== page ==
A year after leaving AIG, Evan Greenberg joined Ace, a company packed with AIG alumni and one of AIG's fiercest rivals.
Founded in 1985 to fill an underserved market insuring against large corporate losses, known as excess casualty, the company went on to mimic AIG's core business, commercial underwriting, and became one of the few to compete with AIG both in the United States and globally. The rivalry heated up in 1994, when a top AIG executive and protege of Maurice Greenberg, Brian Duperreault, left AIG to head Ace, taking several AIG executives with him. Maurice Greenberg often disparaged Ace to investors and analysts, sarcastically asking if it was "some kind of bandage," according to people who heard him.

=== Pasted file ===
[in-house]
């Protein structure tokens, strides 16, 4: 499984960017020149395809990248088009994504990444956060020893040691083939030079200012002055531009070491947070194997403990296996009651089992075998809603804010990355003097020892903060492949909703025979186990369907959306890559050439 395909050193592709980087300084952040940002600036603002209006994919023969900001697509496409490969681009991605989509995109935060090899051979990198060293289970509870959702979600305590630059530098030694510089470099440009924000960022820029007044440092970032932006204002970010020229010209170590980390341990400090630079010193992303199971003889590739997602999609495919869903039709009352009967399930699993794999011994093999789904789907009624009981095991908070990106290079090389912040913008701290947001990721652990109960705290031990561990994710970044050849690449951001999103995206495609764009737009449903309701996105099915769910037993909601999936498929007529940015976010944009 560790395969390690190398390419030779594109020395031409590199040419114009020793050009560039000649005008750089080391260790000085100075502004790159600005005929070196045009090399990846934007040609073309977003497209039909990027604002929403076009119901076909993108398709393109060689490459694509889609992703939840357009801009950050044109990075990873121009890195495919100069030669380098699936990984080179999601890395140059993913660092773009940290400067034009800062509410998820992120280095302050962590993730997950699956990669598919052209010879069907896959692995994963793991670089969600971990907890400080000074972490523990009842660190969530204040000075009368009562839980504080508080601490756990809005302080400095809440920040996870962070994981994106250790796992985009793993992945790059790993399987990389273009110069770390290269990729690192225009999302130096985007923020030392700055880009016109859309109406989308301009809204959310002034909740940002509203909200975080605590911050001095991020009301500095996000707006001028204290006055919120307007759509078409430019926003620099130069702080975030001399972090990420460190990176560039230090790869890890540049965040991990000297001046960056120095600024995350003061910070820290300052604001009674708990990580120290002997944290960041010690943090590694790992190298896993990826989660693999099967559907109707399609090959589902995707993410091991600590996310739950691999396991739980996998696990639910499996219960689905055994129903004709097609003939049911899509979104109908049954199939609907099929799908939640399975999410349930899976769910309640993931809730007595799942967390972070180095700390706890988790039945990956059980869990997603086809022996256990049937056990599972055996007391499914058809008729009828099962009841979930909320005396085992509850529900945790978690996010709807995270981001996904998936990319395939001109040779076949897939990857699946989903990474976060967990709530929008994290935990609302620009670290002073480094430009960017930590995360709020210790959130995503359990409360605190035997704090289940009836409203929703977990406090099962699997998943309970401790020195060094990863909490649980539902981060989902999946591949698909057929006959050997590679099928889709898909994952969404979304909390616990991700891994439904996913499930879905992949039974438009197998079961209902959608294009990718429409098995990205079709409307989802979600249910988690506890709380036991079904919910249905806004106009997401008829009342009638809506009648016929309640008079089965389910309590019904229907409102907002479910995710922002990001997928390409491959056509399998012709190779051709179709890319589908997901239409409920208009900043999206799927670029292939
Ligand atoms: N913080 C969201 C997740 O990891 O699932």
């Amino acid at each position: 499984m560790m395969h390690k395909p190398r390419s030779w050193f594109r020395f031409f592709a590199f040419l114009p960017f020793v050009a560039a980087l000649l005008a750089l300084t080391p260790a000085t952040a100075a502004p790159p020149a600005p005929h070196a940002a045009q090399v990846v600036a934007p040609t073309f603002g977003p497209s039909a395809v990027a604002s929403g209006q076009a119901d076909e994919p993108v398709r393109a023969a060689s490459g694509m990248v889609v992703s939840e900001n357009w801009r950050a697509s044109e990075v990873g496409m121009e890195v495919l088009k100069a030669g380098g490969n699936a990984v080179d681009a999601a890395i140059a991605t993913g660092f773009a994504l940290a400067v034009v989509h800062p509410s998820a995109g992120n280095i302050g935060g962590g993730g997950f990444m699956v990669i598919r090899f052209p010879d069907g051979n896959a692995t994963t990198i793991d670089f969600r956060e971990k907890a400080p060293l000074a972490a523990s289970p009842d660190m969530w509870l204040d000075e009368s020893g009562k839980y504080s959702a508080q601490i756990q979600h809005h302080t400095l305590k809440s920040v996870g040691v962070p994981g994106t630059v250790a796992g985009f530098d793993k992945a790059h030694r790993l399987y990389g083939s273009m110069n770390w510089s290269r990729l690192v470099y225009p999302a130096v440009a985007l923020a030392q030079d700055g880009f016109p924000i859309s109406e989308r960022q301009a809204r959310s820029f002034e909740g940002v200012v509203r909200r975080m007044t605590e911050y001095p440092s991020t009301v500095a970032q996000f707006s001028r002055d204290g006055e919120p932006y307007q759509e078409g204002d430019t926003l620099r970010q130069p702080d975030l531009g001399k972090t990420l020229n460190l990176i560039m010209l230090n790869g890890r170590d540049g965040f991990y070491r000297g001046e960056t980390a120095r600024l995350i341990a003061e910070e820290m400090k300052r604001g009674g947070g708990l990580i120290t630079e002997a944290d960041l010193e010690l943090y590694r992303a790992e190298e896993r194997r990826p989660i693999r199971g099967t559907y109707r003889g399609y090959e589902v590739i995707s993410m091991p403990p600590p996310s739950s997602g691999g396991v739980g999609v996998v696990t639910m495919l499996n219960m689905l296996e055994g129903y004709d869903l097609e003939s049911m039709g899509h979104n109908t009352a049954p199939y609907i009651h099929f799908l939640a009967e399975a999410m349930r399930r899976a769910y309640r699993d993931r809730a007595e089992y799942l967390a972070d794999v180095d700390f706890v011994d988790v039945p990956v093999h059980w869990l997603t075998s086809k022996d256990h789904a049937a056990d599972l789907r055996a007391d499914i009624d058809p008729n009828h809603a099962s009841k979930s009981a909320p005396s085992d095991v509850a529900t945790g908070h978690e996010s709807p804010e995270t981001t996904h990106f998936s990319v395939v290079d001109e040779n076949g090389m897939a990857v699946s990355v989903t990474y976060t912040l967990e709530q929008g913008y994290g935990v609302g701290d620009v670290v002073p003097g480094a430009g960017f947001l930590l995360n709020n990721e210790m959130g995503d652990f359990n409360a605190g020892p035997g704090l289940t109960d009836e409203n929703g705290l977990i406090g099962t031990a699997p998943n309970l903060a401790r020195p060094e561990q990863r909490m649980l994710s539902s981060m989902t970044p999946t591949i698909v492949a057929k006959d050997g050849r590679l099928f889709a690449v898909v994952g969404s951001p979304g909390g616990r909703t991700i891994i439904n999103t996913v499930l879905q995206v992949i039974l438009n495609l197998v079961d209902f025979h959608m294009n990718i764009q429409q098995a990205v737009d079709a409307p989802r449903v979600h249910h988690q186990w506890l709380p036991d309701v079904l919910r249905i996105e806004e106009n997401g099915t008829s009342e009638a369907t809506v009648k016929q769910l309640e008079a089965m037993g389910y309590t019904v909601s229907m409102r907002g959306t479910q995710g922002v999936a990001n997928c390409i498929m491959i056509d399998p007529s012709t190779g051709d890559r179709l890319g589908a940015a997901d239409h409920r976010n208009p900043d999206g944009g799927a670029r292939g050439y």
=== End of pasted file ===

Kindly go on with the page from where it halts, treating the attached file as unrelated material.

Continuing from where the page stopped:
Evan Greenberg was hired in November 2001 to head Ace's overseas unit, became president and chief operating officer in June 2003 and succeeded Duperreault as chief executive in May 2004. He was paid $7.2 million in salary, bonus and restricted stock last year, plus more than $214,000 as a housing allowance and more than $68,000 for personal travel on corporate aircraft, according to documents filed with the Securities and Exchange Commission.
A lawsuit filed by Spitzer in October against Marsh alleged that the New York-based brokerage conspired with Ace and other insurers to rig insurance bids for corporate customers. An Ace assistant vice president, Patricia Abrams, pleaded guilty in New York state court to a misdemeanor criminal complaint alleging that she attempted to restrain trade. She was charged with providing noncompetitive "b" quotes intended to fool insurance customers under a "rigged bidding process." Abrams is expected to cooperate with Spitzer in his criminal investigation of the industry, according to a person familiar with the matter who spoke on condition of anonymity because of the ongoing investigations.
A lawyer for Abrams did not return a telephone call.